anon325326
Post 5

It's really a shame. I substitute for paraprofessionals in my district and I had gotten wind that they were cutting all of them, unless really necessary. Parapros really do a lot of the children. People don't take our job seriously, yet, there are so many children with special needs and they are not getting the help they need because of money issues.

What bothers me is that a brand new school that cost 3.7 million dollars was built, but the children have old worn text books. We live in one backward society.

dfoster85
Post 4

Unfortunately, paraprofessionals are being cut left and right because of budget constraints - even in counties with rising revenues. It's very short-sighted, because of course it means less learning for kids one way or another. Without the support of the paraprofessional, the teacher is simply spread thinner. Elementary teachers in particular have little planning time, students who are learning at different levels, a lot of paperwork to fill out, etc.

It's a shame when paraprofessionals are laid off because most of them are hard-working and already underpaid.

Bhutan
Post 3

@Subway11 - The teacher certification requirements for elementary education here in Texas involve taking thirty credit hours in elementary education courses and an additional sixteen credits in general teacher preparation courses along with passing the certification exam if you already have Bachelors in another degree.

A lot of states have an alternative teacher certification program that allows people with a degree to get into the teaching field much faster than a traditional student. I read that a lot of people go into to teaching as a second career after leaving a different field because they want to really make a difference and are tired of the corporate rat race.

I know that if you specialize in certain shortage areas like special education and become a special education teacher there ware loan forgiveness programs and additional incentive pay if you stay on with the school system for at least three years.

My sister did this and she is glad that she did. She loves her job and doesn't have the burden of student loans to deal with.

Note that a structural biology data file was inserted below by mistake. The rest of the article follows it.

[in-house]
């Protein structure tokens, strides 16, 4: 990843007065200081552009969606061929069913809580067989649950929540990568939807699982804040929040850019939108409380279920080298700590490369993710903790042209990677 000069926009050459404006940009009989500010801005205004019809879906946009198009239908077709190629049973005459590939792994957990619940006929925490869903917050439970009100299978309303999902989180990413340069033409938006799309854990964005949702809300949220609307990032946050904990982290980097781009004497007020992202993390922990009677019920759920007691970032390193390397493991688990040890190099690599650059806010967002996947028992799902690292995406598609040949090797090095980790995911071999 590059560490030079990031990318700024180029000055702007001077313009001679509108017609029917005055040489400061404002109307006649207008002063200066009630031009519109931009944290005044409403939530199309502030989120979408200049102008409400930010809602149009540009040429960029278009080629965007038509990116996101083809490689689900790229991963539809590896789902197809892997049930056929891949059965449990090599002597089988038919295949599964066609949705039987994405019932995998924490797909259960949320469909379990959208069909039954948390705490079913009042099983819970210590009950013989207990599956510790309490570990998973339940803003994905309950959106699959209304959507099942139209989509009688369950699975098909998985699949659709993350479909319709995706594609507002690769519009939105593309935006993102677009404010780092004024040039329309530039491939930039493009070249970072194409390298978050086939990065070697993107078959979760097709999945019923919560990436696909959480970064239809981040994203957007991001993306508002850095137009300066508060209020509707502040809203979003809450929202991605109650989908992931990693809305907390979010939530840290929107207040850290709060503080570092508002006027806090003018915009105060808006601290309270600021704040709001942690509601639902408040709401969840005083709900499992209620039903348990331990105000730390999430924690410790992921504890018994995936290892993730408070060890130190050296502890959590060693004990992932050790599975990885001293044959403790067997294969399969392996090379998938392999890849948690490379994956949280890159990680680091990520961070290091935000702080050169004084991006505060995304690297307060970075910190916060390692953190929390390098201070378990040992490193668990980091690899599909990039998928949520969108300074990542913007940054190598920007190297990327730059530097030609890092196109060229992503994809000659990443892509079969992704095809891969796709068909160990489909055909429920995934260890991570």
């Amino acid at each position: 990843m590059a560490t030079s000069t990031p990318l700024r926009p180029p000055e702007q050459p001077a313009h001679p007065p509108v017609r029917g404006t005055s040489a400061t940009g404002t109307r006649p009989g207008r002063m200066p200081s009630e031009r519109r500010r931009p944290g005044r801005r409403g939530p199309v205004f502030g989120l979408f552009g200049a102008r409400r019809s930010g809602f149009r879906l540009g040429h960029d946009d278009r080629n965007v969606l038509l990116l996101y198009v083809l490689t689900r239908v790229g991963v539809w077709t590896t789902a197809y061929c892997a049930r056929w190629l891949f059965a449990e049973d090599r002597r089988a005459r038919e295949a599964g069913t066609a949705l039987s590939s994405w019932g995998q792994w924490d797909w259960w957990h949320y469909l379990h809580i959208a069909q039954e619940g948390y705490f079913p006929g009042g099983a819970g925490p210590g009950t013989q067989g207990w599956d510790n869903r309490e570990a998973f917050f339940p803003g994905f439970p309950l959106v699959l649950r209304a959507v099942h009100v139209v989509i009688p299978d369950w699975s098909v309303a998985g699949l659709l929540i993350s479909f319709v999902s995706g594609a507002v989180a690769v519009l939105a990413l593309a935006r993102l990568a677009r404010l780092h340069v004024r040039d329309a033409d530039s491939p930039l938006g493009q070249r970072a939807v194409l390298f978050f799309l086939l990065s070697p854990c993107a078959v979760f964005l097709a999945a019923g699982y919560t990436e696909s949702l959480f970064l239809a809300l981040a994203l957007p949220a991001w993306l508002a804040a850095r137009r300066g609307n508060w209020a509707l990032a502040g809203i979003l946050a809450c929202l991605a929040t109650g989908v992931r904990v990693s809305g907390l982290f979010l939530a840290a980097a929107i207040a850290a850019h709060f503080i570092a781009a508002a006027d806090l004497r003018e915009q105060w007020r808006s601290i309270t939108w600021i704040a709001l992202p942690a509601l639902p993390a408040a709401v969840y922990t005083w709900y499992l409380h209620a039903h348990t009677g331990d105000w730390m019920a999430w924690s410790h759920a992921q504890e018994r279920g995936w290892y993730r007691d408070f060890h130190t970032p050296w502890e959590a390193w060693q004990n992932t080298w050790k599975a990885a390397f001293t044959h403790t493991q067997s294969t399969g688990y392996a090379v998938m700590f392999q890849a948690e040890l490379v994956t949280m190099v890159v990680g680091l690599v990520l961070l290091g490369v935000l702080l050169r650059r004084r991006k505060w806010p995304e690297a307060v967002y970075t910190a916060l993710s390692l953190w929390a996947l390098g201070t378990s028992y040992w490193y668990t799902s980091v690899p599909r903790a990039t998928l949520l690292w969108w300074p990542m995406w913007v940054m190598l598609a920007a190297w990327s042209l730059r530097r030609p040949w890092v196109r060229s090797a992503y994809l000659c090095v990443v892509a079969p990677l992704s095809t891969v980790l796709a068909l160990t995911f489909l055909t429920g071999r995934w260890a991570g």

subway11
Post 2

@BrickBack - Teaching is a rewarding profession, but not everyone is cut out for this career. I looked into the requirements in Florida, and a paraprofessional has to have an Associate’s degree along with a teacher certificate. Also, most paraprofessionals work with the lower grades, so you really have to like little kids.

In my children’s school the paraprofessionals only support the prekindergarten, and kindergarten classes. Once the kids hit first grade there are no paraprofessionals. Maybe the public schools are different, but in my kid’s school that is how it is.

I would have liked to have worked in a third or fourth grade class. I think that it would be much easier to manage children at this age than when they are younger which is why I passed on the opportunity.

Instead I am considering going through the teacher certification program and just becoming a teacher for this grade level. I don’t think I would want to teach younger children.

BrickBack
Post 1

I had a friend who worked as a paraprofessional before she became a teacher. She wanted to see firsthand what working in a classroom was really like and also thought that if she pursued her Bachelors in elementary education she would have practical experience when it came time to getting a job when she graduated.

She wanted to go this route because she has heard from many of her friends that went into teaching that they were a little disillusioned with the job and she did not want to make the same mistake. She was really was glad that she did this because she was able to get placed in the very school that she worked in as a paraprofessional. So finding a job was not a problem for her.